From Trade Union World|
For your files: Maquiladoras 1/4/1999
The export processing zones, or free trade zones, those production enclaves with enticing tax advantages designed to attract foreign investors, are also rights-free zones as far as workers are concerned. In Latin America these zones are better known as maquiladoras, or maquilas. Exploitation, of the mainly female workforce, is the rule rather than the exception.
Initially conceived by the Mexican government as a job-creating measure for the north of the country, the 1965 "Maquiladoras Decree" formed the basis of an export development strategy today followed throughout Central America. The maquiladoras, or maquilas, are assembly plants (textiles, electronic components, etc.) usually controlled by foreign enterprises and based in export processing zones. They are supposed to meet everyone's needs. For foreign investors, it is a case of running a labour-intensive operation where wages are very low, while benefiting from exemptions from customs duty and other incentives (tax reductions, infrastructure, etc.) as well as the proximity of the US market where production is then exported.
The incentives often include exemptions from the application of national labour legislation. As a result, restrictions on union organising, collective bargaining and the right to strike are common. In some countries, enterprises are offered, or demand, the guarantee of "social peace" and periods of varying length (sometimes up to 10 years) during which they do not have to negotiate with their workers, or accept the formation of a trade union. It is also common to see enterprises "relocating" production as soon as these exemptions expire.
For the host countries, the installment of the maquilas offers the prospect of foreign currency, and of help in driving the process of economic development and transition. For the countries' workers, they offer the prospect of jobs in industry.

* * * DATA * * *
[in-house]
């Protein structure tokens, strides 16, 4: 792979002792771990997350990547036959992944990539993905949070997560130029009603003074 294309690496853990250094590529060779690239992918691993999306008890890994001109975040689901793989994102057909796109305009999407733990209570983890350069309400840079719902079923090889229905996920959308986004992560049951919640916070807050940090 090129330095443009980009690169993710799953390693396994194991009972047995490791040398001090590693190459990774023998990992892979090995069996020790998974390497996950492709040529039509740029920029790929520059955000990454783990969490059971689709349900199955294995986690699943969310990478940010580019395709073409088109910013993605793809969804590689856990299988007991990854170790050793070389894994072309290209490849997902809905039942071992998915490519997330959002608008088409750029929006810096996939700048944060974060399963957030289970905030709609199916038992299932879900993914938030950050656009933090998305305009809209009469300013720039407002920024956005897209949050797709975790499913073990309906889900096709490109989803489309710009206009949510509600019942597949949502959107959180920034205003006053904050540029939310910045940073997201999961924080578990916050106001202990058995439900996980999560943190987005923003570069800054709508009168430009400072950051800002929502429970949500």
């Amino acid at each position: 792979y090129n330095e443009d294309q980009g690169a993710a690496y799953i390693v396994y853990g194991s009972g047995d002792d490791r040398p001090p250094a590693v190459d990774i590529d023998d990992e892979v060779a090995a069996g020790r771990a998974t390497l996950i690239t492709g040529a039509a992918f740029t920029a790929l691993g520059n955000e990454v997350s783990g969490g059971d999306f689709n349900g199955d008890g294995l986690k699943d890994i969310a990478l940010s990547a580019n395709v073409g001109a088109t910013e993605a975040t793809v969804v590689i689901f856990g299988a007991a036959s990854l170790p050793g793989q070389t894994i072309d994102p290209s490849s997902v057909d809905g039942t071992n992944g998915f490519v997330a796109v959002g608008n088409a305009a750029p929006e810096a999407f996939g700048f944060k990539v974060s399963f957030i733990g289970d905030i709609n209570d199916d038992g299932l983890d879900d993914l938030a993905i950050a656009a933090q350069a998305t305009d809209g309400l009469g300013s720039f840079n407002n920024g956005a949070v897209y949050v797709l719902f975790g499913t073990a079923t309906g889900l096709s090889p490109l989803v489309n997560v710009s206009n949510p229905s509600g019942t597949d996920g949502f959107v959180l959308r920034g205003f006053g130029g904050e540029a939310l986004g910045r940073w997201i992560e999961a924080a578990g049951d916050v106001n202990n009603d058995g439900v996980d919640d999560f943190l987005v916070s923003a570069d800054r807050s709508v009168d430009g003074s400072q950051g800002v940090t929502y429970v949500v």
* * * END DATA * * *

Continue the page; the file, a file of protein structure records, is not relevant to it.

For several years, the sector has grown at a rate of 10 to 20 per cent per year. Maquilas employ nearly one million people in Mexico and another half a million in Central America and the Caribbean. Which amounts to between 25 and 30 per cent of industrial employment in these countries, on average. But reality is a far cry from the model. Wages are low in the maquilas, tasks are repetitive and the days long and arduous. The financial impact is greatly reduced by the customs, tax and material advantages granted. Furthermore, the maquilas do little to contribute to the development of the host countries' economies. The main reason for this is that they are cut off from the national economies: supplies are foreign, so are their markets. There is no transfer of technology. The maquilas remain outward-oriented enclaves, their attention focussed largely on the United States.
Maquiladoras employ a largely female workforce, with women making up to 95 per cent of their staff. Company bosses point to their docility, resistance and dexterity, but the real reason for their choice is the wage discrimination against them. Women workers are frequently the victims of sexual harassment or any other form of physical and psychological violence. Their maternity rights are constantly ignored: they have to undergo pregnancy tests upon hiring, and then at regular intervals; unfair dismissals are also very common for young mothers.
Trade union discrimination is endemic in the maquilas. The freedom to exploit their workforce is often one of the preconditions for setting up operations. Although labour legislation ought to apply in these enclaves, it is rarely the case: employers benefit from the complacency, even complicity, of the public authorities to prevent the free exercise of trade union rights. The illegal practices most frequently cited by the international trade union movement are the dismissal of workers' representatives, black lists containing those workers' names which are circulated among employers, intimidation, harassment and violence.
Despite all that, trade unions have been created in maquiladoras, have negotiated agreements and ensured their enforcement. But this is usually only achieved after long years of struggle, great sacrifice and, sometimes, the death of some of the activists. Often, it takes the creation of a solidarity network at the international level, bringing together the international trade union movement, human rights organisations and consumer groups to change the attitude of governments and employers who believed themselves untouchable.
Views expressed in Trade Union World (except editorials) are not necessarily those of the ICFTU.